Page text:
Below I list 10 elements of human conversation which should be incorporated in a Conversational AI interface. Conversational designers want users to speak to their chatbot as to a human…hence it is time for the chatbot to converse more human like.

Christoph Niemann has fascinating ideas on abstraction and when visual design becomes too abstract.

1️⃣ Digression

Digression is a common and natural part of most conversations…

Here is the scenario, the speaker introduces a topic, subsequently the speaker introduces a second topic, another story that seems to be unrelated. And then return to the original topic.

Or, digression can also be explained in the following way… when a user is in the middle of a dialog, also referred to customer journey, Topic or user story.

Above, a conversation where the user can digress from the Balances flow to the Branches flow. The user cannot digress back as the branches NLU does not have balances attached.

And, it is designed to achieve a single goal, but the user decides to abruptly switch the topic to initiate a dialog flow that is designed to address a different goal.

Hence the user wants to jump midstream from one journey or story to another.

This is usually not possible within a Chatbot, and once a user has committed to a journey or topic, they have to see it through. Normally the dialog does not support this ability for a user to change subjects.

Often an attempt to digress by the user ends in an “I am sorry” from the chatbot and breaks the current journey. Or there is fallback proliferation.

Hence the chatbot framework you are using, should allow for digression. Where users pop out and back into a conversation.

The easy approach is to structure the conversation very rigid from the chatbot’s perspective. And funnel the user in and out of the conversational interface, this might even present very favorably in reporting. But the user experience is appalling.

Overly structuring the conversation breaks the beauty of a conversational interface. Unstructured conversational interfaces is hard to craft but makes for an exceptional user experience.

One of the reasons is that users are so use to having to structure their input, that they want to enjoy and exercise the freedom of speech (spoken or text), which can lead to disappointment if the expectation of freedom is not met.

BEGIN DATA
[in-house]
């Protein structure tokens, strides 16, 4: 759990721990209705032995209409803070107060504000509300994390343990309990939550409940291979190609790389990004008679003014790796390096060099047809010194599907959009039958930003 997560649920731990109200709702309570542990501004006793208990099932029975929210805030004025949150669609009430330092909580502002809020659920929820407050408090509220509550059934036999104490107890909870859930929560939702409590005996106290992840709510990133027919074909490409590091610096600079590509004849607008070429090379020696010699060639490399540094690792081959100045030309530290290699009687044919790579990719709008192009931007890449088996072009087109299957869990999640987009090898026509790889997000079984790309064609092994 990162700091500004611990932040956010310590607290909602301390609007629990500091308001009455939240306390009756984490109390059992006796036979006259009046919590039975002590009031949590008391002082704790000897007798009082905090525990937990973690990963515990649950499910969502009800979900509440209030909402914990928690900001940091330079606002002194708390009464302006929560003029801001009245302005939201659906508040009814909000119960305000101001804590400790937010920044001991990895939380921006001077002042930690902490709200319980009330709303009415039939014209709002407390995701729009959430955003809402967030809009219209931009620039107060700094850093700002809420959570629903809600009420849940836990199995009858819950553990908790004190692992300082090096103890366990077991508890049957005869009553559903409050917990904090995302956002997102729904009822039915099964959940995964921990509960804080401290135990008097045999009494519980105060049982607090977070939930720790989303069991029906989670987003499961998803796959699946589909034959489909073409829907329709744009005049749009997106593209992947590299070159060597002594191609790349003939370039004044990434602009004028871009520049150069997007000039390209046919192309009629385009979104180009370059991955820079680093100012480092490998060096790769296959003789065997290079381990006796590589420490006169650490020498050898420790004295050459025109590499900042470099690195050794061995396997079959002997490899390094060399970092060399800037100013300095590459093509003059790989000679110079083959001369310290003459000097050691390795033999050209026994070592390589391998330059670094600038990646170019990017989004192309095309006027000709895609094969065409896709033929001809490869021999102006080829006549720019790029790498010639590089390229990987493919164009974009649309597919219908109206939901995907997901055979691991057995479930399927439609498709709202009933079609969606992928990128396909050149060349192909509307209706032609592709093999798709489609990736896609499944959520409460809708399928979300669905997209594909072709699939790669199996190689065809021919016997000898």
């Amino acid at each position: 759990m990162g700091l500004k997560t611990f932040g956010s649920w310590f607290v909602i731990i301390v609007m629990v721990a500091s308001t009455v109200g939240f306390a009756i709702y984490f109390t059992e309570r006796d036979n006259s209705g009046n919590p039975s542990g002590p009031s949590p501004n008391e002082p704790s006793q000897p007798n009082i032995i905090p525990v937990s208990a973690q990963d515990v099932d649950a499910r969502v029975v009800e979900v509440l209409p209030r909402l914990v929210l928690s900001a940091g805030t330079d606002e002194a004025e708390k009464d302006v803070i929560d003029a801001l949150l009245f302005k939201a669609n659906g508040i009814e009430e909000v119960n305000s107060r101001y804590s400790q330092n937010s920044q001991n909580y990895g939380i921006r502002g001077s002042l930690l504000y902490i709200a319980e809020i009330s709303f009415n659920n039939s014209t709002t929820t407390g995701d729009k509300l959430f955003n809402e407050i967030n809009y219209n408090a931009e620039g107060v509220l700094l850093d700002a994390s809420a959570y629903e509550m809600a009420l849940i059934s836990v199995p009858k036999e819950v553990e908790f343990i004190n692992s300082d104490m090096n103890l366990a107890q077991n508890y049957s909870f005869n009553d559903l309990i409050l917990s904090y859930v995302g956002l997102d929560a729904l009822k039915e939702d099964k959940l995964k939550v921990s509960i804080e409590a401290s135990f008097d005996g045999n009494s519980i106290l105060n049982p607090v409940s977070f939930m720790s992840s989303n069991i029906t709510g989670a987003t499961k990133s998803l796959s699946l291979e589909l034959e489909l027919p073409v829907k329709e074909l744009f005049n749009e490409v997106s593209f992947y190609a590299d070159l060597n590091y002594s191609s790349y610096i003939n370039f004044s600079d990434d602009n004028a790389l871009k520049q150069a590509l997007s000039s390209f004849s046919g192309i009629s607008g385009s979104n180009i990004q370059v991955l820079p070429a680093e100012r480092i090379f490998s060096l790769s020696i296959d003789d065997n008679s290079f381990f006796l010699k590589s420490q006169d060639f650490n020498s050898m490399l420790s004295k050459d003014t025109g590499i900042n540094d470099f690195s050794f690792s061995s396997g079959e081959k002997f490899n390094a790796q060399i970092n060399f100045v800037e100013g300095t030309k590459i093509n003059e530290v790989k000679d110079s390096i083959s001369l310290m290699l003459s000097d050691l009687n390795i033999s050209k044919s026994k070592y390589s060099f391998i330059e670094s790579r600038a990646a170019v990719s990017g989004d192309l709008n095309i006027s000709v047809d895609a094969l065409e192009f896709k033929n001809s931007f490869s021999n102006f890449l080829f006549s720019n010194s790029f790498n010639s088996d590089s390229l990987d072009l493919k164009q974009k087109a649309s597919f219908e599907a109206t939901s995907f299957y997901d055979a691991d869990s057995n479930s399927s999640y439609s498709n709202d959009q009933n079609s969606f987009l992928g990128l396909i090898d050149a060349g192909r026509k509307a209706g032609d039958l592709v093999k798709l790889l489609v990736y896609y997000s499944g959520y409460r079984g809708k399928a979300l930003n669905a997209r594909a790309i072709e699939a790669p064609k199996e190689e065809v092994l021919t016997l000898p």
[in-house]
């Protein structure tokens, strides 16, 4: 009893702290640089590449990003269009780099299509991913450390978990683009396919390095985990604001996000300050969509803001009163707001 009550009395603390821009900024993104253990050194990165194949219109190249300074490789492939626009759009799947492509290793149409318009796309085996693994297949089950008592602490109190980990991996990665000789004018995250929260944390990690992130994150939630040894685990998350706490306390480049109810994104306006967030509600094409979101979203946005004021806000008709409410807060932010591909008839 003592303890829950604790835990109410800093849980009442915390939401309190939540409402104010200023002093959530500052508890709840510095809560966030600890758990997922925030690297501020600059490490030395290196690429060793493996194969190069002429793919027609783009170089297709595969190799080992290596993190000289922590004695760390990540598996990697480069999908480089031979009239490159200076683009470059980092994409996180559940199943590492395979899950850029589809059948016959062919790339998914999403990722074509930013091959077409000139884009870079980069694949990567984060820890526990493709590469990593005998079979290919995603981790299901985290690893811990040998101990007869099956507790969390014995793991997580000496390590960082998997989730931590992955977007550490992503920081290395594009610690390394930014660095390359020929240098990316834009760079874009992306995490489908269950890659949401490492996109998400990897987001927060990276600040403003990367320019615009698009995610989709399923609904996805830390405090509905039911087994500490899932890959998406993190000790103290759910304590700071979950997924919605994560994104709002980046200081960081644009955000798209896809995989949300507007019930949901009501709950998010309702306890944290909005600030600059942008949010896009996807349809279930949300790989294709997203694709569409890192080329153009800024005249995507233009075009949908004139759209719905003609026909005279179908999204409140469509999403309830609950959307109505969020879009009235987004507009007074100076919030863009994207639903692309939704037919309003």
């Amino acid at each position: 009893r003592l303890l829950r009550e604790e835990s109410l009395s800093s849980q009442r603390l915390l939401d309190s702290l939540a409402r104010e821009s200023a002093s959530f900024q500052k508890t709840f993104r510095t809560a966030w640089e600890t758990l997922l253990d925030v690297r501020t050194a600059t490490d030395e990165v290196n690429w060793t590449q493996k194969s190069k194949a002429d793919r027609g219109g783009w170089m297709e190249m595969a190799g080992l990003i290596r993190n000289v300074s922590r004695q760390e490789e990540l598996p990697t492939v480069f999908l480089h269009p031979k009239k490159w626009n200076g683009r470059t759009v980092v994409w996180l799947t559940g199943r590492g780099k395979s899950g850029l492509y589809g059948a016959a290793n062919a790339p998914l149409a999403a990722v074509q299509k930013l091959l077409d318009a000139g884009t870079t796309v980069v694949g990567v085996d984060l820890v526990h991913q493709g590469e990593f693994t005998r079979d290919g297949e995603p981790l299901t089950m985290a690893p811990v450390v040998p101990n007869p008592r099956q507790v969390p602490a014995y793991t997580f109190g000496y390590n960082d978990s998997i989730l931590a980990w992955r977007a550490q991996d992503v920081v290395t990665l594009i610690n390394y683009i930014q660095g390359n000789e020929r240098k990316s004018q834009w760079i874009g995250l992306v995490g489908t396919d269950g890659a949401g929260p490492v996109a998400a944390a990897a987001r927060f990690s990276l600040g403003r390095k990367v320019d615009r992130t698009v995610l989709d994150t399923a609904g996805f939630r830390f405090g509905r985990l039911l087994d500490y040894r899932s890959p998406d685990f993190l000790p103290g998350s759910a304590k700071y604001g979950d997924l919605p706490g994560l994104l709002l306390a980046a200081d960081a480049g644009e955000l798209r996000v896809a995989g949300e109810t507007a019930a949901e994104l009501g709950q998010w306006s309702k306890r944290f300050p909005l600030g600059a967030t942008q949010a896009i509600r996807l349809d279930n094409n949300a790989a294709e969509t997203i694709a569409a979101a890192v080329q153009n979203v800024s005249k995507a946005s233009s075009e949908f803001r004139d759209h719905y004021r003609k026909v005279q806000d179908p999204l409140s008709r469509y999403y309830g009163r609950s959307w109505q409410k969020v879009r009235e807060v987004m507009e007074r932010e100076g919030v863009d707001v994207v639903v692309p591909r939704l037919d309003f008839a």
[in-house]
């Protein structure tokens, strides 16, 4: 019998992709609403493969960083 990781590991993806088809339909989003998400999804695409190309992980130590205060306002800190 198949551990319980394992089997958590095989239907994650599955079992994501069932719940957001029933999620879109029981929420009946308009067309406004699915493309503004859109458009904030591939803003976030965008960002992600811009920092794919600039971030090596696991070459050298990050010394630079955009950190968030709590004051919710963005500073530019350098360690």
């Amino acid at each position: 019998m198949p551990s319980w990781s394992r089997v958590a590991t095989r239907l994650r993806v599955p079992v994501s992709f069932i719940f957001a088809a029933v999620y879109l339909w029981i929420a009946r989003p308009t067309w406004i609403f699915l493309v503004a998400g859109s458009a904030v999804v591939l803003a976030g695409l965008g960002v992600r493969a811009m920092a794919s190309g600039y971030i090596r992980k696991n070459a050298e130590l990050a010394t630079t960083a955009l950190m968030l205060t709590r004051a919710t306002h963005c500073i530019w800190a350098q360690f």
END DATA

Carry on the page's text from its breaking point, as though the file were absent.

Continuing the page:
Digression should also not be too lenient. Should this be the case, then users might inadvertently digress and then there is conversational breakdown. It makes sense to prompt users prior to digression in some instances.

2️⃣ Disambiguation

AS mentioned before, you will find that many of the basic elements of human conversation are not introduced to most chatbots.

A good example of this as we have seen is digression 👆🏻…and another is disambiguation. Often throughout a conversation we as humans will invariably and intuitively detect ambiguity.

IBM Watson Assistant Example of Disambiguation Between Dialog Nodes

Ambiguity is when we hear something which is said, which is open for more than one interpretation. Instead of just going off on a tangent which is not intended by the utterance, I perform the act of disambiguation; by asking a follow-up question.

This is simply put, removing ambiguity from a statement or dialog.

Ambiguity makes sentences confusing. For example, “I saw my friend John with binoculars”. This this mean John was carrying a pair of binoculars? Or, I could only see John by using a pair of binoculars?

Hence, I need to perform disambiguation, and ask for clarification. A chatbot encounters the same issue, where the user’s utterance is ambiguous and instead of the chatbot going off on one assumed intent, it could ask the user to clarify their input. The chatbot can present a few options based on a certain context; this can be used by the user to select and confirm the most appropriate option.

Just to illustrate how effective we as humans are to disambiguate and detect subtle nuances, have a look at the following two sentences:

A drop of water on my mobile phone.

I drop my mobile phone in the water.

These two sentences have vastly different meanings, and compared to each other there is no real ambiguity, but for a conversational interface this will be hard to detect and separate.

IBM Watson Assistant Initial Configuration for Disambiguation

Disambiguation allows the chatbot to request contextual clarification from the user. A list of related options should be pretested to the user, allowing the user to disambiguate the dialog by selecting an option from the list.

But, the list presented should be relevant to the context of the utterance; hence only contextual options must be presented.

Disambiguation enables chatbots to request help from the user when more than one dialog node might apply to the user’s query.

Instead of assigning the best guess intent to the user’s input, the chatbot can create a collection of top nodes and present them. In this case the decision when there is ambiguity, is deferred to the user.

What is really a win-win situation is when the feedback from the user can be used to improve your NLU model; as this is invaluable training data vetted by the user.

Disambiguation can be triggered when the confidence scores of the runner-up intents, that are detected in the user input, are close in value to the top intent.

Hence there is no clear separation and certainty.

There should of course be a “non of the above” option, if a user selects this, a real-time live agent handover can be performed, or a call-back can be scheduled. Or, a broader set of option can be presented.

3️⃣ Auto Learning